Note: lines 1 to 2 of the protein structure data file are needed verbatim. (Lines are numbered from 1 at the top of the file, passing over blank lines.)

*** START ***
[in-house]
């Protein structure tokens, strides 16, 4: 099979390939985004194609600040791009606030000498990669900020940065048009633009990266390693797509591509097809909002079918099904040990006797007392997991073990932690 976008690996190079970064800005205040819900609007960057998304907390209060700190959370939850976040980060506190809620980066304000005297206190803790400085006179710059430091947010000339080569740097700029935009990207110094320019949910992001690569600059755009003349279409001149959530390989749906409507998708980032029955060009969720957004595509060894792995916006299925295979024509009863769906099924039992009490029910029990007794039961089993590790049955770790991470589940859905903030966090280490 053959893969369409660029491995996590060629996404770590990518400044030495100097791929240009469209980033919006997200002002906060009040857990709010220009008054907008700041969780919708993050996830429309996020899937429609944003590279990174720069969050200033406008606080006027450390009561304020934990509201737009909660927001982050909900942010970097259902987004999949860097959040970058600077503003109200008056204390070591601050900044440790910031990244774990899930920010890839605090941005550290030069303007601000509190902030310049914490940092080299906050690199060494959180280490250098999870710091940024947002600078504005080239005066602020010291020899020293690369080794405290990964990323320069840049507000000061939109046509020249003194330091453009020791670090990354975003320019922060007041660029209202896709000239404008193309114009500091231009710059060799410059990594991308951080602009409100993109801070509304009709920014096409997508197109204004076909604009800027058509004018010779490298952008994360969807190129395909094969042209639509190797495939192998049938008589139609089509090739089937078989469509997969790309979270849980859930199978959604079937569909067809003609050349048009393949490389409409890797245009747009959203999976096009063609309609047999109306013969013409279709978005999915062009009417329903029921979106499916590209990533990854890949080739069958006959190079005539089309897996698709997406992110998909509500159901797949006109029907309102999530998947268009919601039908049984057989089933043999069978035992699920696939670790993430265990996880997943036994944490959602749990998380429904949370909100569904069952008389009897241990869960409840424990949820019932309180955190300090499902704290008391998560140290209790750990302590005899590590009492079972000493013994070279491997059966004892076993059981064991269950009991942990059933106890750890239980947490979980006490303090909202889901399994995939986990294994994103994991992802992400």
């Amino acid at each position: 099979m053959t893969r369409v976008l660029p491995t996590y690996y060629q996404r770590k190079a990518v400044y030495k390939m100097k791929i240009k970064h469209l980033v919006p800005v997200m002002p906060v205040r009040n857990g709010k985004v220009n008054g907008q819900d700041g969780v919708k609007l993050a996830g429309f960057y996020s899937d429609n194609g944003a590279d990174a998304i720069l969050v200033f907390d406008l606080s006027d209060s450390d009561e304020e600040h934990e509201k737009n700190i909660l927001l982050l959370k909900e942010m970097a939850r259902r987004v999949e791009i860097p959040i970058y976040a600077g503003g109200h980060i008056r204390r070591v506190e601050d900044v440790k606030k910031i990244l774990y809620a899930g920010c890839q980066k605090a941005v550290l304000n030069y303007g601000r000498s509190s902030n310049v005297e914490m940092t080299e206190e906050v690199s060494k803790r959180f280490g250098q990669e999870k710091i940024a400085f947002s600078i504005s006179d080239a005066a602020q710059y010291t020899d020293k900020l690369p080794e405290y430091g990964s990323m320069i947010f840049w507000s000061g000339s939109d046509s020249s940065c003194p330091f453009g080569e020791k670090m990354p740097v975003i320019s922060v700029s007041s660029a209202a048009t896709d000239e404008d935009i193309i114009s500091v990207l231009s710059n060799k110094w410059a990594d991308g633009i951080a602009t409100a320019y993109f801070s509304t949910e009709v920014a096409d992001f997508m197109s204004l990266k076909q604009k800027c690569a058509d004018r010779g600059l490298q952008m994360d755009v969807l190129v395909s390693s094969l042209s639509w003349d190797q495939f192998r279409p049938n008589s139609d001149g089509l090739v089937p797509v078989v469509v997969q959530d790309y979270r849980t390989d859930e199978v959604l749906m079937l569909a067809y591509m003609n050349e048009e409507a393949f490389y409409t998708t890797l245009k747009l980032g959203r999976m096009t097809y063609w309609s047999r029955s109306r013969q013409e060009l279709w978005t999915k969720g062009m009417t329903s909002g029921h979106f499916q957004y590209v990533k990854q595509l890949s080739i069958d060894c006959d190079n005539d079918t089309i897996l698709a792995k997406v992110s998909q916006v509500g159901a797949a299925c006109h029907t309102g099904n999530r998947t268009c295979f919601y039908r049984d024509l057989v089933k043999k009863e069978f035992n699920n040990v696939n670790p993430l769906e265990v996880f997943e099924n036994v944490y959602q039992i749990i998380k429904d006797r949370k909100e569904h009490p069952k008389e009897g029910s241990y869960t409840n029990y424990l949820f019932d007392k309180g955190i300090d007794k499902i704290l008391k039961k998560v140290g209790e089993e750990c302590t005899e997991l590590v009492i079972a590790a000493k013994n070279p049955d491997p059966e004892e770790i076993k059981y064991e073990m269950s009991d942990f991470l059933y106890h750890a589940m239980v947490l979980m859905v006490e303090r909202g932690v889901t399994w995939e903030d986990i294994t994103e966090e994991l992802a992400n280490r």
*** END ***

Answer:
[in-house]
């Protein structure tokens, strides 16, 4: 099979390939985004194609600040791009606030000498990669900020940065048009633009990266390693797509591509097809909002079918099904040990006797007392997991073990932690 976008690996190079970064800005205040819900609007960057998304907390209060700190959370939850976040980060506190809620980066304000005297206190803790400085006179710059430091947010000339080569740097700029935009990207110094320019949910992001690569600059755009003349279409001149959530390989749906409507998708980032029955060009969720957004595509060894792995916006299925295979024509009863769906099924039992009490029910029990007794039961089993590790049955770790991470589940859905903030966090280490 053959893969369409660029491995996590060629996404770590990518400044030495100097791929240009469209980033919006997200002002906060009040857990709010220009008054907008700041969780919708993050996830429309996020899937429609944003590279990174720069969050200033406008606080006027450390009561304020934990509201737009909660927001982050909900942010970097259902987004999949860097959040970058600077503003109200008056204390070591601050900044440790910031990244774990899930920010890839605090941005550290030069303007601000509190902030310049914490940092080299906050690199060494959180280490250098999870710091940024947002600078504005080239005066602020010291020899020293690369080794405290990964990323320069840049507000000061939109046509020249003194330091453009020791670090990354975003320019922060007041660029209202896709000239404008193309114009500091231009710059060799410059990594991308951080602009409100993109801070509304009709920014096409997508197109204004076909604009800027058509004018010779490298952008994360969807190129395909094969042209639509190797495939192998049938008589139609089509090739089937078989469509997969790309979270849980859930199978959604079937569909067809003609050349048009393949490389409409890797245009747009959203999976096009063609309609047999109306013969013409279709978005999915062009009417329903029921979106499916590209990533990854890949080739069958006959190079005539089309897996698709997406992110998909509500159901797949006109029907309102999530998947268009919601039908049984057989089933043999069978035992699920696939670790993430265990996880997943036994944490959602749990998380429904949370909100569904069952008389009897241990869960409840424990949820019932309180955190300090499902704290008391998560140290209790750990302590005899590590009492079972000493013994070279491997059966004892076993059981064991269950009991942990059933106890750890239980947490979980006490303090909202889901399994995939986990294994994103994991992802992400």